I was recently gifted an Aroma rice cooker (affiliate link) by a sweet friend as a housewarming gift. Having grown up in Turkey, a rice cooker was not a gadget that my mother ever used so I had zero experience with it.
However, after trying my first recipe I was immediately hooked. I know, I am very late to the party but now it is my current favorite toy in the kitchen. And in today’s recipe, I am showing you how to cook quinoa in a rice cooker.
Don’t get me wrong, I still cook quinoa in my pressure cooker but when I am using that for cooking something my rice cooker is a great alternative.
I Love Cooking Quinoa in Rice Cooker Because
- You can set it and forget it. Once you set it, it is totally hands off.
- It makes the fluffiest, most flavorful, and perfectly cooked quinoa every time.
- It is great when you want to make a large batch as a part of your meal prep to use throughout the week.
Quinoa to Water Ratio
I find that the best quinoa to water ratio for cooking quinoa in a rice cooker is 1 to 2.
In other words, you will need 1 cup of uncooked quinoa and 2 cups of water or other cooking liquid for a perfectly cooked rice cooker quinoa.
What Kind Of Quinoa and Liquid Should I Use?
- Quinoa: Any type of quinoa would work in this recipe. As you can see in the photos, I used a tricolor quinoa (also known as rainbow quinoa), but red, black, or regular (or organic) white quinoa would also work.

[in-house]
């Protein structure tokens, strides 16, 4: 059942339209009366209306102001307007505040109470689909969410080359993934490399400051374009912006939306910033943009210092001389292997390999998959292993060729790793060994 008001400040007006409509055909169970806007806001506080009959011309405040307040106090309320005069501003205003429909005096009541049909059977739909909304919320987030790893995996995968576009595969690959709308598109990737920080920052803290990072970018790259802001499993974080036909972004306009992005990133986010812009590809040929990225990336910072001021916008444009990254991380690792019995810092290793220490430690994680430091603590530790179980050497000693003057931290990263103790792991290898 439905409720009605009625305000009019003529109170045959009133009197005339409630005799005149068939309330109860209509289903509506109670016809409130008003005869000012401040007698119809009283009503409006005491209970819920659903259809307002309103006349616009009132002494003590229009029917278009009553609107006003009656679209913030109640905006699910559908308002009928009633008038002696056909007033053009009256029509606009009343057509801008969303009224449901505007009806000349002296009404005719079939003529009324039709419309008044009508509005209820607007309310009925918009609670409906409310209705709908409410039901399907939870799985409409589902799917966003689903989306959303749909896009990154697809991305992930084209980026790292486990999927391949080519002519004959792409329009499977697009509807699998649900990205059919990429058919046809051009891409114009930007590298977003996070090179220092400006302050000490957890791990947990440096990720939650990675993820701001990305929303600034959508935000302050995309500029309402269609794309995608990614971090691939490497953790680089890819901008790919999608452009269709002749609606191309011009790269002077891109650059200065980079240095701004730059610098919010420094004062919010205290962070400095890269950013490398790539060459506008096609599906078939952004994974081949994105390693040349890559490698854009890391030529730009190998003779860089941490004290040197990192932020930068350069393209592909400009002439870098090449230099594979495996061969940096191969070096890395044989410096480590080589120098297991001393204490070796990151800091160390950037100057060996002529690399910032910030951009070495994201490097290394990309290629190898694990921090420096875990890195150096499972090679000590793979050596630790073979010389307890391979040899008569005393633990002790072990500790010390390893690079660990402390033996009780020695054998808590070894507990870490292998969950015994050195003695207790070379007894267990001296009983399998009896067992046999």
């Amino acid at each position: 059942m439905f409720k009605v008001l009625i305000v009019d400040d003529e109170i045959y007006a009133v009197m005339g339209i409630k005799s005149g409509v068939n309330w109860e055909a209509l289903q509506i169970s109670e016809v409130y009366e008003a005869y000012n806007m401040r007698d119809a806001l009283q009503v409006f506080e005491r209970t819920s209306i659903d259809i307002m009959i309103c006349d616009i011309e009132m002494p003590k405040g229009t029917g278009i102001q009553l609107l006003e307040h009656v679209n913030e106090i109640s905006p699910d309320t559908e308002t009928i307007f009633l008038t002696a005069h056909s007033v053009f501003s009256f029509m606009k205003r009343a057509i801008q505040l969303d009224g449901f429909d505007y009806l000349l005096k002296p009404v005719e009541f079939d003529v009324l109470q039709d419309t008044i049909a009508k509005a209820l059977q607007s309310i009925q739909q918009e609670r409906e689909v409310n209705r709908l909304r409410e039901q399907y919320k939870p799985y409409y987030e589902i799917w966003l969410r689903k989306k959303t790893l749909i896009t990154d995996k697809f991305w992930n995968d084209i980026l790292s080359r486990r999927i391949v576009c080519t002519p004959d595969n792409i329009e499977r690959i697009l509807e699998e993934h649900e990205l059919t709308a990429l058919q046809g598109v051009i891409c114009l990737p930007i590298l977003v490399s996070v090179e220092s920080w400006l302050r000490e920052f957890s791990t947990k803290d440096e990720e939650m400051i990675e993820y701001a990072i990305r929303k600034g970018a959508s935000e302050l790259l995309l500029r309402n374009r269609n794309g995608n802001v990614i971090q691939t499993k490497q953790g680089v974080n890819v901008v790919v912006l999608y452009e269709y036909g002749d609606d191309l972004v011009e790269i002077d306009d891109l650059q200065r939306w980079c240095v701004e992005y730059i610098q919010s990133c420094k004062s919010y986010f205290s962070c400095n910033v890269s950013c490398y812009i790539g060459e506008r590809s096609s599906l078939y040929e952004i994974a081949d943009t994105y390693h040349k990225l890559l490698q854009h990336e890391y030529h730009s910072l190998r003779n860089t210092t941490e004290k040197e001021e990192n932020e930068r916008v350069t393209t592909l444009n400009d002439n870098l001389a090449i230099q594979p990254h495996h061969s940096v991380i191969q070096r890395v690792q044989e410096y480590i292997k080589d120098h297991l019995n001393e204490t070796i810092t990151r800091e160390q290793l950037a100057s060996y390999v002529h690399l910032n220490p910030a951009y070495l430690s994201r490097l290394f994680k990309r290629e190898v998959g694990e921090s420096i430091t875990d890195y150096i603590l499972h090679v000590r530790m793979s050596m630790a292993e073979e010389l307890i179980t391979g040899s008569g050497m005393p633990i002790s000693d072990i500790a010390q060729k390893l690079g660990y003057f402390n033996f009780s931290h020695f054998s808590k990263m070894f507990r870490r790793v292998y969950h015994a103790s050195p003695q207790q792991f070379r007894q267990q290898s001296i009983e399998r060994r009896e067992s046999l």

- Liquid: I find that the best way to flavor quinoa is to cook it in stock. You could use vegetable, beef or chicken stock. You could also use a combination of stock and water. Like, 1 cup of chicken broth and 1 cup of water as liquid.
- Seasoning for quinoa when cooking in rice cooker: As you can see in the recipe below, I used ½ teaspoons of salt as seasoning. However, you can add in any of your favorite spices to make it even more flavorful. During my testings, I’ve tried ground cumin, ground coriander, and even turmeric to flavor my rice cooker quinoa.
How To Make Quinoa in rice cooker?
There are only a few steps. Simply:
- Wash Quinoa: I am a big opponent of rinsing quinoa so much so that I wrote a whole blog post on how to rinse quinoa properly. In my opinion, it is the easiest way to get rid of the saponin, the natural outer layer that makes it taste bitter.
- Grease the rice cooker insert before adding the quinoa: Generously grease the rice cooker insert with a tablespoon of oil (olive oil, coconut oil, or butter would all work). This step is crucial to prevent quinoa from sticking to the bottom of the insert. I use a sheet of paper towel to distribute the oil evenly throughout the insert.
- Place everything in the rice cooker: Add in the quinoa, liquid of your choice (water, stock or both), and ½ teaspoon of kosher salt into the rice cooker. Secure it with the lid.
- Set it and forget it: Use the white rice setting and let the rice cooker do its magic.
- Fluff it with a fork: Open the lid and fluff the quinoa with a fork. Serve.
What Setting Do I Cook Quinoa In A Rice Cooker?
While this might differ from one rice cooker brand to another, the quinoa rice cooker setting I use in my Aroma (8 cups) rice cooker (affiliate link) is the “White Rice” setting.